Should landlords avoid older properties due to changing EPC rules?

With major changes to energy efficiency standards for buy-to-let due to come into force from 2025, your clients may be wondering what to do for the best. Lorenzo Satchell, Together’s Specialist Account Manager for London and the South, shares his take on what EPC changes mean for landlords, whether they’re seasoned pros or considering their first investment.

“Older properties have always been a favourite with buy-to-let landlords, whether it’s two-up, two-down terraces offering the perfect first home for young professionals or larger Victorian villas prime for converting into houses in multiple occupation (HMOs).

“But where older properties may offer more room for development (and potentially a greater return on investment), new regulations around energy ratings may mean older rental properties suddenly look far less attractive to the landlord looking for a good return.

“The proposed Minimum Energy Standards for rented properties will shift from an E rating to a C rating under the new rules, and making changes isn’t optional. The new regulations will be introduced for new tenancies first from 2025, followed by all tenancies from 2028.

“However, with 60% of the UK’s current housing stock still rated D or below, the scale of the challenge is clear. Making these necessary changes to rental properties can be disruptive and costly to landlords – particularly as research puts the average upgrade bill at between £6,000 and £10,000.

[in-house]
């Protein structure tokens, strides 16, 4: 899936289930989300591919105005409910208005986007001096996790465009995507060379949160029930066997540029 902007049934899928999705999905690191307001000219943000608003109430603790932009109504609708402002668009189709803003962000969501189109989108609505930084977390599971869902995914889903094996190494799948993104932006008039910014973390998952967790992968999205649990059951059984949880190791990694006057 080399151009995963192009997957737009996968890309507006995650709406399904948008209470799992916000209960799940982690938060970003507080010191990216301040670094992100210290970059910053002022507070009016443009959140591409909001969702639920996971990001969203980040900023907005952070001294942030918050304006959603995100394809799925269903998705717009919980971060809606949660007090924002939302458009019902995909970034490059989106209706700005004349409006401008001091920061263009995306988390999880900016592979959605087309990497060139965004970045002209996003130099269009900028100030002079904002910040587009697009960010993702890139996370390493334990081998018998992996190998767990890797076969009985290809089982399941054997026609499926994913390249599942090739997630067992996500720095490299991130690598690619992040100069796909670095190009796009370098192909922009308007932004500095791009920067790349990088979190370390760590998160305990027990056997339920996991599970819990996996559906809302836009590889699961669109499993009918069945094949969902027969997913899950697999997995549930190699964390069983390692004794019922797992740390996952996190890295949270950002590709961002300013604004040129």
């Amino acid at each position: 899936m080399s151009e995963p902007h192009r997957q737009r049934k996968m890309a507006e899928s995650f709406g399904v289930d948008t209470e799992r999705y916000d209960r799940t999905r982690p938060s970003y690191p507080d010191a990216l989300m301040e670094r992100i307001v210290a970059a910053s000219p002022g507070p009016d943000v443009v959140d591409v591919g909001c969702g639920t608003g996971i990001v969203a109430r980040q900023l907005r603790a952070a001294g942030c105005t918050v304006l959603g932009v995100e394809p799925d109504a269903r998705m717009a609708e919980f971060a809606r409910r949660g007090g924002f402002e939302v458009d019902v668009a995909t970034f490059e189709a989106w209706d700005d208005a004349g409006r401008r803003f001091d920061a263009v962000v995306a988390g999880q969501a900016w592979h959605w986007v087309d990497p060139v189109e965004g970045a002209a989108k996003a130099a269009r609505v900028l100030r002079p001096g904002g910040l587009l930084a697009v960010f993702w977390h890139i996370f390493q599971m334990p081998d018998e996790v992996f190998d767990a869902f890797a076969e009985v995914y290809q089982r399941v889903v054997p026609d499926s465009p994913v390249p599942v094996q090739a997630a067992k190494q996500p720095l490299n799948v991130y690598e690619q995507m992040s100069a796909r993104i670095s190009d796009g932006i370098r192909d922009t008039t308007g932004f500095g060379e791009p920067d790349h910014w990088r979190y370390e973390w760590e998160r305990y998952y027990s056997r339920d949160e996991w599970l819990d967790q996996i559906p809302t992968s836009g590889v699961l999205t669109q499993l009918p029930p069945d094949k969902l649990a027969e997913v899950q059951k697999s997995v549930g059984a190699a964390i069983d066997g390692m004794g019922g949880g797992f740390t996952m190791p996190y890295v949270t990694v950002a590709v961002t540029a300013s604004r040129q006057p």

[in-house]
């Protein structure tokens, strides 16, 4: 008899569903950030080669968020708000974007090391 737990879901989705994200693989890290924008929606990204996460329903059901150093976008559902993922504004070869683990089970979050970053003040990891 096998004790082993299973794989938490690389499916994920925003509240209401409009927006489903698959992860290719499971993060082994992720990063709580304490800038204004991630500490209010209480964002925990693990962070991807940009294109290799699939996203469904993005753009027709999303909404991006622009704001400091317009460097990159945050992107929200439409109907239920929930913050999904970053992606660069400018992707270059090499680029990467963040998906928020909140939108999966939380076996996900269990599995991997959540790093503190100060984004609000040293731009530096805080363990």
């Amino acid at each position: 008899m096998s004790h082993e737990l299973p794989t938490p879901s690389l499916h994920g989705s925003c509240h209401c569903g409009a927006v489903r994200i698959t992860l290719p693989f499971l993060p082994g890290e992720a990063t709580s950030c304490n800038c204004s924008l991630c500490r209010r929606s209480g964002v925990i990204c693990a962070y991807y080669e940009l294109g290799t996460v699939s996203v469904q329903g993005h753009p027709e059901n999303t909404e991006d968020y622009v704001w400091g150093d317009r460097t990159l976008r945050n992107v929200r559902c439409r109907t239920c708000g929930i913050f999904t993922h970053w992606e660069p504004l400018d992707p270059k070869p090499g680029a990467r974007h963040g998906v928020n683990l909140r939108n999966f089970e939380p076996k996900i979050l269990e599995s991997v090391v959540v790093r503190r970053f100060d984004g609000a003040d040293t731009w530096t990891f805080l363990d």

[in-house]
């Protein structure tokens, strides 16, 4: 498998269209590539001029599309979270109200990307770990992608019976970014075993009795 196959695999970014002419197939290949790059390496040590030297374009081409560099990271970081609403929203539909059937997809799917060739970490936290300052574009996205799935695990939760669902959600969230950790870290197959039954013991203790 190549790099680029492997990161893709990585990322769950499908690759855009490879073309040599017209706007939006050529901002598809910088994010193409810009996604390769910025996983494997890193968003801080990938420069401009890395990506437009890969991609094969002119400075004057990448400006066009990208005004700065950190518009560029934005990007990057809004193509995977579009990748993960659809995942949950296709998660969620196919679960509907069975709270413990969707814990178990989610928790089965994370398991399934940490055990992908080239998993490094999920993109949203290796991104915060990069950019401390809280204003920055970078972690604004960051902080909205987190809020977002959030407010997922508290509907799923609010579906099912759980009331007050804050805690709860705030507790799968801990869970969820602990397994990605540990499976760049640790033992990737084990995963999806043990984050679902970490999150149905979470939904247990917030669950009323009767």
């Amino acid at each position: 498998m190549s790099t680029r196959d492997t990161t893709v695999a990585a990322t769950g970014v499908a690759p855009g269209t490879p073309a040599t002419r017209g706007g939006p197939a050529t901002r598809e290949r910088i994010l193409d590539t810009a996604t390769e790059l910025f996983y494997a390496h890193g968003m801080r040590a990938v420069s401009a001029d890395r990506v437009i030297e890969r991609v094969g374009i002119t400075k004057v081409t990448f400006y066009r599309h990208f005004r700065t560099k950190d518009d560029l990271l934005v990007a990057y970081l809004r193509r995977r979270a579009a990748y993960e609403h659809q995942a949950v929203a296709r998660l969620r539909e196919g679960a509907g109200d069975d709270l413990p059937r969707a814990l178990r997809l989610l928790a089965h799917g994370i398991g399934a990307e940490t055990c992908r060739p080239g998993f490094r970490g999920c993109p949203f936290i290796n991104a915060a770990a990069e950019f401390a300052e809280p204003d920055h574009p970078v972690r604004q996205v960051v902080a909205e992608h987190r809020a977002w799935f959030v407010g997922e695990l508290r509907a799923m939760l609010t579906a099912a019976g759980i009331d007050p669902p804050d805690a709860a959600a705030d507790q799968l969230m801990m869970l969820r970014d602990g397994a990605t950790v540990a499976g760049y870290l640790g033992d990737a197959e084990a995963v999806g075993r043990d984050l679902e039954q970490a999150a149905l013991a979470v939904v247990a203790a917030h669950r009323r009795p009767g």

“And that may mean your clients who would usually go for something older where they can add value may be reconsidering how they manage their portfolio between now and 2025.”

If not now, when?

“Your clients may think it’s worth putting off any improvement work, but getting an older property up to scratch can take longer and cost more than you think. Plus, not making sufficient changes by the time the new regulations take effect could see landlords hit with a fine of up to £30,000. Properties that don’t comply also can’t be re-let until they meet the required standard, so the repercussions could be much greater than a fine and a delayed renovation bill. No landlord wants an empty rental property that’s not paying its way.

“So, what should landlords do? After all, the rental market is booming with property in high demand and older properties continue to be readily available, which could prove attractive for landlords willing to put in a bit of work.

“My patch, in London and the South, continues to be lucrative, with Rightmove’s latest data highlighting a rebound in demand in London as people return to the office to work and move closer to major cities, or at least within comfortable commuting distance of work. So it’s clear buy-to-let is still a viable investment. But for many landlords the sums aren’t as straightforward as they used to be, which may prevent some taking the plunge, or cause existing landlords to rethink their portfolio now.”

Do the new regulations mean older properties aren’t an option?

“Absolutely not. While data shows that homes built before 1900 generally have an E rating or lower, all is not lost if your client does have older homes in their portfolio, or has their eye on a historic property. With a little time and money, older homes can be brought up to the required standard, and the improvements they make could even make their property more attractive to potential tenants.